IZA DP No. 9648: The Compromise Effect in Action: Lessons from a Restaurant's Menu
published in: Journal of Economic Behavior and Organization, 2016, 128, 14-34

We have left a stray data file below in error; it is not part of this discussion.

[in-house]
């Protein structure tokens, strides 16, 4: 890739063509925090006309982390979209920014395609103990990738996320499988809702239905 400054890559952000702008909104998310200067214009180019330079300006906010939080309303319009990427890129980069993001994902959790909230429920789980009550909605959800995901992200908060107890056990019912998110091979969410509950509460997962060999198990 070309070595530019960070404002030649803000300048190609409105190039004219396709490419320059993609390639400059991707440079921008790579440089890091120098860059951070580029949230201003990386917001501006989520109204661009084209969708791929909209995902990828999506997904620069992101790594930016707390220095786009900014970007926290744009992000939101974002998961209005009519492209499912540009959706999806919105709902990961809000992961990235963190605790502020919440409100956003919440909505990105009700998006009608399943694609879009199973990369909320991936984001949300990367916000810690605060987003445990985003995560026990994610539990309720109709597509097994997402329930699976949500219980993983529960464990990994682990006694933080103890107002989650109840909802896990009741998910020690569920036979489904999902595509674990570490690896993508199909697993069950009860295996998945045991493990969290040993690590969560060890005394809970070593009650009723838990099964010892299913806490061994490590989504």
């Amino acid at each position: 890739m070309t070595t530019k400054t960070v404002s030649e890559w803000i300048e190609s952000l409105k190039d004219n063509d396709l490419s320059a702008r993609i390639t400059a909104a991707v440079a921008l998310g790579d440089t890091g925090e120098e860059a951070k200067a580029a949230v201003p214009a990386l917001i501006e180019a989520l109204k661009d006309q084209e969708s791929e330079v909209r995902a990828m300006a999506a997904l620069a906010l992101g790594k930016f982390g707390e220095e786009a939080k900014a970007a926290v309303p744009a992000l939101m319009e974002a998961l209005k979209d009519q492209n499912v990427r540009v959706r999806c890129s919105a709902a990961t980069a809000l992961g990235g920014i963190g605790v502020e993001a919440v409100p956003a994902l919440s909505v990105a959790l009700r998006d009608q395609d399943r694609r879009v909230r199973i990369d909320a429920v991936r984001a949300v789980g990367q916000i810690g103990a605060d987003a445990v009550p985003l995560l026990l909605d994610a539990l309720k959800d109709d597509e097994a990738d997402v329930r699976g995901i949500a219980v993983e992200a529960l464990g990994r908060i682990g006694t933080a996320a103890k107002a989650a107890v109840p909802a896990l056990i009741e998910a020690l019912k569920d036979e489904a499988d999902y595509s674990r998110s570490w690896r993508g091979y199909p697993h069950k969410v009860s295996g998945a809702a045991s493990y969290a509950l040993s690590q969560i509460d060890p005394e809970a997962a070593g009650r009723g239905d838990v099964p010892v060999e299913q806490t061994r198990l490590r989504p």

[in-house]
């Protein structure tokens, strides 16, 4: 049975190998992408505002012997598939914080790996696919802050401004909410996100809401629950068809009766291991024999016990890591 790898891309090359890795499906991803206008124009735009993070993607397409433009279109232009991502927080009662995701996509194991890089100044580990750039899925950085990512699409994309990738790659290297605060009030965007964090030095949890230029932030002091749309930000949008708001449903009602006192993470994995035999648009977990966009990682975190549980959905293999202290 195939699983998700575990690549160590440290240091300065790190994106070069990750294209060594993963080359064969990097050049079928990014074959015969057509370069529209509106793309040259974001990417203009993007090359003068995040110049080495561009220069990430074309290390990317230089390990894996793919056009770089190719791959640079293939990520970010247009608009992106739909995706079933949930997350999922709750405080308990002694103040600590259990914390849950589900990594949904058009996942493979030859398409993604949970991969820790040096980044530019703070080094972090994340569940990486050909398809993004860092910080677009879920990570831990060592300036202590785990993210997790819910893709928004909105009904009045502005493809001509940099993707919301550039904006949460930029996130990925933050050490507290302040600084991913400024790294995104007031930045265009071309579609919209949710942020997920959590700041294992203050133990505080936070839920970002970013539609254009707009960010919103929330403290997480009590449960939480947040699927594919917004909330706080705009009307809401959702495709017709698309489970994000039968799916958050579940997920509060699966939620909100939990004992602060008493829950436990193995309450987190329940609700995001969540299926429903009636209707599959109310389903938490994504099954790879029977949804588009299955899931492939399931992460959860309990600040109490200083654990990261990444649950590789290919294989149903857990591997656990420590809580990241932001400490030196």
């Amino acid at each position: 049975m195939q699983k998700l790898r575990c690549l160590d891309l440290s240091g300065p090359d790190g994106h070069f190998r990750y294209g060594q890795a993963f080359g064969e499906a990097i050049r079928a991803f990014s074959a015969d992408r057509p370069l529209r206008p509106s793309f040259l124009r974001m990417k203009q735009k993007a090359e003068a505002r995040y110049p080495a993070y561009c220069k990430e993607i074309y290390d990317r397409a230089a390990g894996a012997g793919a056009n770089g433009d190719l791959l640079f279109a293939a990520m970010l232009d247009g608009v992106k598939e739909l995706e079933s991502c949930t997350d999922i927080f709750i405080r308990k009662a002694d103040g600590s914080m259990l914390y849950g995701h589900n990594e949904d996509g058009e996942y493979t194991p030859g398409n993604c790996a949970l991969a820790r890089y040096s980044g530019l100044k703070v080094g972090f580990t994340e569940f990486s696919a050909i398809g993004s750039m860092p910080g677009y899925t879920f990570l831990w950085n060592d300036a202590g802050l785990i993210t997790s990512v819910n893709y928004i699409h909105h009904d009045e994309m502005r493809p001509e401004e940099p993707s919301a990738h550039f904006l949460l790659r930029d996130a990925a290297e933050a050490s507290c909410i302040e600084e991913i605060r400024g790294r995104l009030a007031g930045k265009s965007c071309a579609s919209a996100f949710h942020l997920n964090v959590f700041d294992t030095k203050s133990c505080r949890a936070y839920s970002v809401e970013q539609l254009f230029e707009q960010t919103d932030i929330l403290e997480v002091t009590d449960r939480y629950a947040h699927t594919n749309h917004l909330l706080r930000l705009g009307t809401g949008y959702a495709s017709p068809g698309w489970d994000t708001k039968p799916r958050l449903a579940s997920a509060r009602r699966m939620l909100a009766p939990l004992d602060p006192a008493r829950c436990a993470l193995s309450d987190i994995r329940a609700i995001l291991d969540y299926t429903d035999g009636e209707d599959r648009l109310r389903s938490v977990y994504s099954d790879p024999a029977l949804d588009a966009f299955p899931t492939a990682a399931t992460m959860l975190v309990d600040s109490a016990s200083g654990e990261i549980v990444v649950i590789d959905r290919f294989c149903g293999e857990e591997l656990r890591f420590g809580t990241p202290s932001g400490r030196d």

The compromise effect refers to individuals' tendency to choose intermediate options. Its existence has been demonstrated in a large number of hypothetical choice experiments. This paper uses field data from a specialties restaurant to investigate the existence and strength of the compromise effect in a natural environment. Despite the presence of many factors that potentially weaken the compromise effect (e.g., a very large choice set, the opportunity to choose familiar options), we find evidence for it both in descriptive statistics and regression analyses. Options which become a compromise after a change in the choice set gain on average five percent in market share. We also find that the compromise effect is especially pronounced in groups, while for single customers it is statistically insignificant.